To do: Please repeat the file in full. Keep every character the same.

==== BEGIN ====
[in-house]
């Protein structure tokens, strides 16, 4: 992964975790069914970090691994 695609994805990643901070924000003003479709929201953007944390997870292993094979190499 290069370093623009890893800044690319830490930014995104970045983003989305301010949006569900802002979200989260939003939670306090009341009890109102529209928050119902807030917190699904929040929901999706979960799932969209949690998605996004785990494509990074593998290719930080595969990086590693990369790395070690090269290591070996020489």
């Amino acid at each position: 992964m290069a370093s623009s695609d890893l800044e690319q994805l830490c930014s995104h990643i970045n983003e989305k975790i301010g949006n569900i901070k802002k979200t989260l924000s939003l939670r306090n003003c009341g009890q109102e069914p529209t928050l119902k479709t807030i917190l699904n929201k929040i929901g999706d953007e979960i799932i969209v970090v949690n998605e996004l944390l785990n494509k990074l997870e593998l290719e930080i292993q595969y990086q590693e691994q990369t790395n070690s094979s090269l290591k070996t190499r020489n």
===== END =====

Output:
[in-house]
């Protein structure tokens, strides 16, 4: 992964975790069914970090691994 695609994805990643901070924000003003479709929201953007944390997870292993094979190499 290069370093623009890893800044690319830490930014995104970045983003989305301010949006569900802002979200989260939003939670306090009341009890109102529209928050119902807030917190699904929040929901999706979960799932969209949690998605996004785990494509990074593998290719930080595969990086590693990369790395070690090269290591070996020489």
């Amino acid at each position: 992964m290069a370093s623009s695609d890893l800044e690319q994805l830490c930014s995104h990643i970045n983003e989305k975790i301010g949006n569900i901070k802002k979200t989260l924000s939003l939670r306090n003003c009341g009890q109102e069914p529209t928050l119902k479709t807030i917190l699904n929201k929040i929901g999706d953007e979960i799932i969209v970090v949690n998605e996004l944390l785990n494509k990074l997870e593998l290719e930080i292993q595969y990086q590693e691994q990369t790395n070690s094979s090269l290591k070996t190499r020489n």